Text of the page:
There are thousands of liquor stores and bars/restaurants with active liquor licenses in the state. They aren't in danger because of the local brewery down the street. The state is lagging behind in the industry, ranking 45th in breweries per capita. They are also ranked 47th in gallons of beer per capita. Being part of a brewery in New Jersey makes you the little guy of the little guys in the craft beer world.
Some of the clarifications are welcome, but these rules and guidelines are overall restrictive, and as the document admits, strikingly similar to the original ruling that was struck down, in part, due to public outcry. So one is coming up again.
Hopefully with enough voices, we can strike a deal that allows for continued growth, and allows for a truly happy medium, and weighs the needs for this still fledgling industry to become a harmonious part of the state's economy, and shows that it isn't a hinderance to the traditional bar and restaurant game.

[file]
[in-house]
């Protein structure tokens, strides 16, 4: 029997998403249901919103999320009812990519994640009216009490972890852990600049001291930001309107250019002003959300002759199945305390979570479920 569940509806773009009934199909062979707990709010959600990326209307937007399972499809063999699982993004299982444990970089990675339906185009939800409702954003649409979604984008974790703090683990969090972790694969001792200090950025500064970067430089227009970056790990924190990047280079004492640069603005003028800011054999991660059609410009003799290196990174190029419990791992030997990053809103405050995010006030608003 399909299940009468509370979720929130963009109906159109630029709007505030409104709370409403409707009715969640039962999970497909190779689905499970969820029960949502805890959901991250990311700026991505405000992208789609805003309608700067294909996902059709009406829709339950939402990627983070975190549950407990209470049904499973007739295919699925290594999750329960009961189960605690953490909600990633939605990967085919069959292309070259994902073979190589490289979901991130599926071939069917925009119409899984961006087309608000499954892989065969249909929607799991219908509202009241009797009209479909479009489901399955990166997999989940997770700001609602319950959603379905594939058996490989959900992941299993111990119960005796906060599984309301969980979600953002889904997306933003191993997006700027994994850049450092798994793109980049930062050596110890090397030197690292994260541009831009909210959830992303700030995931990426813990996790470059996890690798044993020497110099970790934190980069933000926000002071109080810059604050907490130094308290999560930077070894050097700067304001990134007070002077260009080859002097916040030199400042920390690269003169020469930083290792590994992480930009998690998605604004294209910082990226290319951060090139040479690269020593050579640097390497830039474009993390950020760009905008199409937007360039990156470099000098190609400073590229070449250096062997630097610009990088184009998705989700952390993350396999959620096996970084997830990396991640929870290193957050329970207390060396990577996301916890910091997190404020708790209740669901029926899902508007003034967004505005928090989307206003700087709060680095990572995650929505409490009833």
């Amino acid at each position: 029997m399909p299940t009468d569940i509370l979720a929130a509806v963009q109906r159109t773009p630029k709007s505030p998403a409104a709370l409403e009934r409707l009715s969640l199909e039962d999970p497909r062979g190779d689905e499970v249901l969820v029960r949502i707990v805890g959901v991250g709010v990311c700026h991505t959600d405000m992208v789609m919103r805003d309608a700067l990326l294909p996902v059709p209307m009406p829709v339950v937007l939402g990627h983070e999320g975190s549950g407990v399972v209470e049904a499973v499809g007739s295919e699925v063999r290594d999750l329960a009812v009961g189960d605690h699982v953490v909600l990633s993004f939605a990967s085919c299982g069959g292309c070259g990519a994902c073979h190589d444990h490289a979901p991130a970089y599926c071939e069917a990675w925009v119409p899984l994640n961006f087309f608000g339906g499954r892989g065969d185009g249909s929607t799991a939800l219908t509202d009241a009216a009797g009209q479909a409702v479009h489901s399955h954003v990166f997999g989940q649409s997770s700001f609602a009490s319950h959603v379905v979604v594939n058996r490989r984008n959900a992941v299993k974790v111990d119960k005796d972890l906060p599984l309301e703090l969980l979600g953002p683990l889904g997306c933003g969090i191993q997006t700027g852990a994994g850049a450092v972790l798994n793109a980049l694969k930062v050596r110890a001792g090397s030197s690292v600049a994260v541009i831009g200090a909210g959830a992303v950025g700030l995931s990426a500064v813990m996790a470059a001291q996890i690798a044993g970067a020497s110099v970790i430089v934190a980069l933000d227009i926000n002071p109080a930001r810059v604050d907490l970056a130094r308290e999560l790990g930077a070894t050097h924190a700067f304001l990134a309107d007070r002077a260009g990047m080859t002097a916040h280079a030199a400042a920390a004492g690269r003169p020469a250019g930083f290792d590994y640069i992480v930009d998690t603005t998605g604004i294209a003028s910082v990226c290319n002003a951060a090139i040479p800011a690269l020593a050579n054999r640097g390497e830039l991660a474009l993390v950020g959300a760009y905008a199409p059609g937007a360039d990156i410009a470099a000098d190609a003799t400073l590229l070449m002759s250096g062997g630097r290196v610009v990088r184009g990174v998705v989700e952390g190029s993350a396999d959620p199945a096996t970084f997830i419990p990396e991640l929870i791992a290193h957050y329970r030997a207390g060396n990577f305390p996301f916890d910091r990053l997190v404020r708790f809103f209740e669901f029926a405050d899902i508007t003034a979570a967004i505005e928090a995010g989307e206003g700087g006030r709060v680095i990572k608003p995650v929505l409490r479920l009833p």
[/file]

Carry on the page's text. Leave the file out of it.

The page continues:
Here's a petition to sign. If you feel like there are changes that should be made with some of these rules, sign it. If you've gotten this far and aren't convinced, I'd encourage you to do some more research. If you don't see it the same way, well thanks for reading and being willing to listen to an opinion.